It probably isn't a surprise to most folks from the Las Vegas area that such things take place here. It appears to be part of the local culture. Nevertheless, for a small town person from rural Iowa it is a real revelation.

Back home I remember some controversy when the town mayor was found letting off fireworks on the 4th of July. Certainly it may have been patriotic, but the town mayor committing such an act? Many were aghast at such scandalous behavior. Lately that former mayor is constantly in the news for suing the city for allowing a fence be put up in a vacated alley. He argues that it infringes on his use of his own property. Right or wrong, I don't know but certainly as exciting as it gets for back home.

I remember moving back to Iowa right after I received my undergrad degree from Northwest Missouri State University. At the time, there was controversy everywhere about family farms. I know the issue is still troubling for many back home.

However, I'll never forget the first time I saw the following signs while driving down Interstate 80 towards Des Moines. As I recall, the first sign said "Urban Sprawl ain't too pretty", a while later was another sign "save our farms, build in the city". I believe there was a picture of a farm animal, tractor, or such along with it. However, the next signs were even better: "Building homes on rural ground" "How 'bout raisin hogs downtown". Those farmers really had a sense of humor, but that was the controversy we had at the time.

I can only imagine the signs politicians in this area may use as a catchy slogan: "Taking money from special interests", "save our state recall Gibbons".

Well, I'm sure it needs work, but that's how I see it.

Wednesday, June 6, 2007

The Preview

Hurry, Hurry, Hurry, Step Right Up. The Circus is in town again. Oh wait, that isn’t Barnum and Bailey leaving Carson City. As Porky the Pig might say “That’s all folks”. The Nevada State Legislature adjourned this week and will now be officially “Out to Lunch” for the next two years.

To this observer it appears that there was just a lot more political feuding and not a lot of real action taking place. Sure, they sent some money to help with Autism (a big hooray for that!). And the Las Vegas Convention Bureau will not be suing the state for taking too much money as a compromise bill came out about how to fund the state’s roadways.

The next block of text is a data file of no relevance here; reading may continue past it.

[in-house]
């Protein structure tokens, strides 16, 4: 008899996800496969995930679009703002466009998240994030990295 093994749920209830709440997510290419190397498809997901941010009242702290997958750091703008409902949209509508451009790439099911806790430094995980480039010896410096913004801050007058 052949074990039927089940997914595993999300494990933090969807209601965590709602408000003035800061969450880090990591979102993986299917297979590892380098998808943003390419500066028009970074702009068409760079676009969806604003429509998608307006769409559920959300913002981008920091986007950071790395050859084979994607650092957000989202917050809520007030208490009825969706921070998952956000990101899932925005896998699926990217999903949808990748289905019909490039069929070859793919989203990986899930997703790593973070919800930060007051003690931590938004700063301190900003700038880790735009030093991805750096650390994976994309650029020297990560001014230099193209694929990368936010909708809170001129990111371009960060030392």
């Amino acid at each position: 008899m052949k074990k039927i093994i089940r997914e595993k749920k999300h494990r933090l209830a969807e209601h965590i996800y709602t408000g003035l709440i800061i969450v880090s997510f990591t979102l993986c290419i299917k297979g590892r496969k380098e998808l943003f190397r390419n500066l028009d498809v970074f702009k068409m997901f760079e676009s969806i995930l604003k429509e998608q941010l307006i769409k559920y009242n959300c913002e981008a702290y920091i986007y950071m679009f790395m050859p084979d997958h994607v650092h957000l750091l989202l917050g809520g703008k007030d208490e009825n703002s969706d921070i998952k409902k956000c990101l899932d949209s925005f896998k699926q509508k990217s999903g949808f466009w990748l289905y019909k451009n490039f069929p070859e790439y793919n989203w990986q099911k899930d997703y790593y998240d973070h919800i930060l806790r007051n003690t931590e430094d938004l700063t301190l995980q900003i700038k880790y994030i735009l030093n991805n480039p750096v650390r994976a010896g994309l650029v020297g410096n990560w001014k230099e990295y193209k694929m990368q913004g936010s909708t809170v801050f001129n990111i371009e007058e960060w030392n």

The sad thing is that the biggest winner in the fiasco we in Nevada call a legislative session is probably Governor Gibbons. You see, Governor Gibbons promised to veto any potential tax increase and used his “political power” to try to stop folks from placing items for vote during the next election. How could the least popular governor in the country have political power to do anything? I wouldn’t be more surprised if I saw George W. Bush campaigning for Hilary Clinton. Out of the hat, Gibbons pulled a pilot program that would provide$10 million pay for performance education initiative, $4.5 million for gifted and talented and after school programs, and incentive pay for hard-to-fill subject areas.

Speaking of presidential elections, the races are really heating up across the nation. This means more and more political preening will be taking place throughout the state. I guess the candidates know where to come to get money. Of course, these politicians should be careful as they may run into the same ethical problems that plague so many of our local and state politicians. I would think it is tough for the national candidates to decide whom they should get their picture taken for since there is a good chance that one of the Nevada politicians may end up serving 4 to 8 right alongside them. Oh, not right beside them, but serving time nonetheless.

Who knows, but that’s how I see it.